Another example of this is the scene in which the interior of a Spanish galley is shown just to tell us the character played by Unax Ugalde is to be released from his chained rowing penalty. An incredibly expensive scene which adds nothing to the film but a nice-looking moving postcard.
The 10,000 extras who worked in the film were not used very wisely. While there were far too many in some Madrid street scenes, both the Breda scenes and the long shots, specially in the Spainish side coverage of the battle of Rocroi scenes showed a ludicrously small amount of extras - casualties included (they could have even multiplied digitally the number, but no - ???!).
Most of the cast is both not very good but quite famous, a fact sadly usual in Spain; but to be fair, both a good deal of their dialogue and scenes and their direction were also quite bad, something which is a real handicap, kind of 'Mission: Impossible'. But not all of them rated so low: Javier Cámara (in the role of the Count-Duke of Olivares) was not too bad, even better was Juan Echanove, who plays the role of writer Francisco de Quevedo, and specially Eduard Fernández's performance was a fine one. Viggo Mortensen's is good as well, but his effort at adapting his Spanish accent with a harsh voice does not quite work and in some places his forced speech works against a proper intonation.
The editing of the film is just plain rubbish. The story simply doesn't flow; the scenes just bump one against the previous. Though I have the suspicion it is probably about the best any editor could have made out of the material supplied and also that he probably had to follow wrong directions and clean out loads of out-of-focus shots, of which nevertheless the final cut is still well supplied. All that would exonerate the editor. You just can't cut into the film what you don't have available.
Regarding the cinematography, leaving aside the usual corrected clearly underexposed shots (which an untrained eye can't detect as such), it is a mix of very good work and wrong choices: The lighting in the night battle scenes is just too clichéd in its intense blue-hued over-lit lighting. The general dark shadowy moody style was appropriate in most scenes, but in others it is just excessive. And then, the tavern scenes are far too bright when they naturally asked for a dim atmosphere.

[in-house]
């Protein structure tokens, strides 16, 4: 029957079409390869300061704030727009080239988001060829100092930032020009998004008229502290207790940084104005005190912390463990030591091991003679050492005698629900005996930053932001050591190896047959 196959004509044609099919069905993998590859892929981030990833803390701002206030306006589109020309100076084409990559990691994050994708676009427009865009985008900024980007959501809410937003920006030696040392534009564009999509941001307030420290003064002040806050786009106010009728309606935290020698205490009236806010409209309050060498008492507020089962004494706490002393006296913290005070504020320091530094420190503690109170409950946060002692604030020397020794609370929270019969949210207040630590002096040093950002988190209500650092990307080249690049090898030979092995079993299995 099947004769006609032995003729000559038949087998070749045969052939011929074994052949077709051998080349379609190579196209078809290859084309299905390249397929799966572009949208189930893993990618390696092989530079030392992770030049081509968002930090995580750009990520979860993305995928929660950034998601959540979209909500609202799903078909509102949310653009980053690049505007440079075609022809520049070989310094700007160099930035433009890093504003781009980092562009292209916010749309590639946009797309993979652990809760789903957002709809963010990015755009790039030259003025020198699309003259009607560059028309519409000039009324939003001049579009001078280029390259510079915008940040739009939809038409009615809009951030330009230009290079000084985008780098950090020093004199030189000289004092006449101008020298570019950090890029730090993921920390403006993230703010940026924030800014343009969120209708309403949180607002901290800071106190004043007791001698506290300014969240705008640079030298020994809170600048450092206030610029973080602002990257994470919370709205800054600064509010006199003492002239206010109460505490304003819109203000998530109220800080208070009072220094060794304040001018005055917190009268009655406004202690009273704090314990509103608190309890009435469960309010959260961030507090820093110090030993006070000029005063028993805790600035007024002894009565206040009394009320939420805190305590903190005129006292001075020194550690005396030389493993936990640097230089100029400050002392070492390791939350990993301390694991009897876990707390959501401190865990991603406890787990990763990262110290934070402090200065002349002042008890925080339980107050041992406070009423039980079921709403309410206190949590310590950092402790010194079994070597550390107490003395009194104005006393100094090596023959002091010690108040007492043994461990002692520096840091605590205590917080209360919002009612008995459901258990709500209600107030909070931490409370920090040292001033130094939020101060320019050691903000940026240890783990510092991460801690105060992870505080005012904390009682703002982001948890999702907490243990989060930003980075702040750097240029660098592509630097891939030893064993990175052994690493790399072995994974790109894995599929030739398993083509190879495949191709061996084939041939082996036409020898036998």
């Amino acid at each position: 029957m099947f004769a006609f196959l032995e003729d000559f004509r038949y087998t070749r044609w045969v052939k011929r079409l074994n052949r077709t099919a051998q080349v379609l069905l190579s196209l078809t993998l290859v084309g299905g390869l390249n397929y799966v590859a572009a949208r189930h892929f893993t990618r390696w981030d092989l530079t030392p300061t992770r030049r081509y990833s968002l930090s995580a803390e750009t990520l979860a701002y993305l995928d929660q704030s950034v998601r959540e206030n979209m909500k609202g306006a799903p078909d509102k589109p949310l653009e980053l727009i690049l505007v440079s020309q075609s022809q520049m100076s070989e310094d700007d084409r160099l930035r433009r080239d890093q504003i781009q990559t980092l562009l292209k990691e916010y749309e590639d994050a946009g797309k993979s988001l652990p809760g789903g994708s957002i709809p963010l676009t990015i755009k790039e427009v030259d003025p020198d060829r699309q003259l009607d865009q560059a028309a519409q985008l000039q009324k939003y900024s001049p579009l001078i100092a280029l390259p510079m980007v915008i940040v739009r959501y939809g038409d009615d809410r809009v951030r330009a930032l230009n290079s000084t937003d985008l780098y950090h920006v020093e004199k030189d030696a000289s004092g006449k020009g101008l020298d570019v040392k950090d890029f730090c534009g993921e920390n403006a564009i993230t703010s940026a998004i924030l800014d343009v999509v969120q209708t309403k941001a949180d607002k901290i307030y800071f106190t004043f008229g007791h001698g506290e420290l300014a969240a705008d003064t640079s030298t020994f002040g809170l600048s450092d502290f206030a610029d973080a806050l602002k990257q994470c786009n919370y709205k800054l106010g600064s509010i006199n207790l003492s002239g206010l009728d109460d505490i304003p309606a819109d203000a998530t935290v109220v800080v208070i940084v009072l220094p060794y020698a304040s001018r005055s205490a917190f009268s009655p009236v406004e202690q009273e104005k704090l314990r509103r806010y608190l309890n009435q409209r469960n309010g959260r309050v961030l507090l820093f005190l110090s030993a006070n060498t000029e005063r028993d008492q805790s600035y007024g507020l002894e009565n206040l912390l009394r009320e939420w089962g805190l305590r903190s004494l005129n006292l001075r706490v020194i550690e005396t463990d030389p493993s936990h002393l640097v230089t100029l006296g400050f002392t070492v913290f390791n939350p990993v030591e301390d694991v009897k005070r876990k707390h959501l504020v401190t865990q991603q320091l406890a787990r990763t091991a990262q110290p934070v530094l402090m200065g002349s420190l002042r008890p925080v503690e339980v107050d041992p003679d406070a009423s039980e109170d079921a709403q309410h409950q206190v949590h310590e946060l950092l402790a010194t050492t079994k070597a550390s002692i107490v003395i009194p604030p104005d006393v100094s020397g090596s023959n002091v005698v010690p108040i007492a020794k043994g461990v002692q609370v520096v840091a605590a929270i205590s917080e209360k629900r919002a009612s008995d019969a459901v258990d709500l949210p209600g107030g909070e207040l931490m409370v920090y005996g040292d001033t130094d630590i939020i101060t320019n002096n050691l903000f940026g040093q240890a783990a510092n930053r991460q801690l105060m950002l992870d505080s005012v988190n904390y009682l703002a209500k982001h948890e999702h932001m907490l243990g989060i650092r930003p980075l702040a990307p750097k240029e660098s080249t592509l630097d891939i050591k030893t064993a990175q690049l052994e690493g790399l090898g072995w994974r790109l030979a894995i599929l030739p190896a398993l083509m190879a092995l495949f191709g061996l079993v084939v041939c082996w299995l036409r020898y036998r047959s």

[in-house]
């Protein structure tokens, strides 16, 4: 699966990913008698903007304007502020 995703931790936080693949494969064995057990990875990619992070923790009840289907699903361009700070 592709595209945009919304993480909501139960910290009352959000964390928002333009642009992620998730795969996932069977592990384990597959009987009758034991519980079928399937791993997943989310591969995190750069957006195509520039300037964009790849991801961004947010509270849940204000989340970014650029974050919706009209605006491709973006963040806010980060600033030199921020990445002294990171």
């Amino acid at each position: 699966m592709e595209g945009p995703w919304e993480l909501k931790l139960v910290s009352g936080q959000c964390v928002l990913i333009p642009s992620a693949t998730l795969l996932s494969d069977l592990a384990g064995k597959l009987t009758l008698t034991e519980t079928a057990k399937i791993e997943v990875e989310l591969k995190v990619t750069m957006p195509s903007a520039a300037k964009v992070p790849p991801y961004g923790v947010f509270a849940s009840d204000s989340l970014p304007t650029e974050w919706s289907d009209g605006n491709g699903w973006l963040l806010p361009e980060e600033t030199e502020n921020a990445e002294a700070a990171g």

The film's best asset is undoubtedly its art direction. A first class work with little to object if at all.
But disappointment is not the worst the film raises. The saddest thing is that if the film fails at the box-office it will work against future efforts by other filmmakers in getting the industry to back ambitious high budget projects and thus it would have helped the Spanish film industry to remain at the low level in which it keeps stagnated.
In the other hand, if all the hype surrounding the film and the unusually high promotion it's been given, together with the almost sure success the film will have at the next Goya Awards (the Spanish Academy Awards), results in a big box-office success; as quality is never what drives the interest in film investment, it could lead, paradoxically, to a positive change in the Spanish film industry.
Let's hope it works for the best.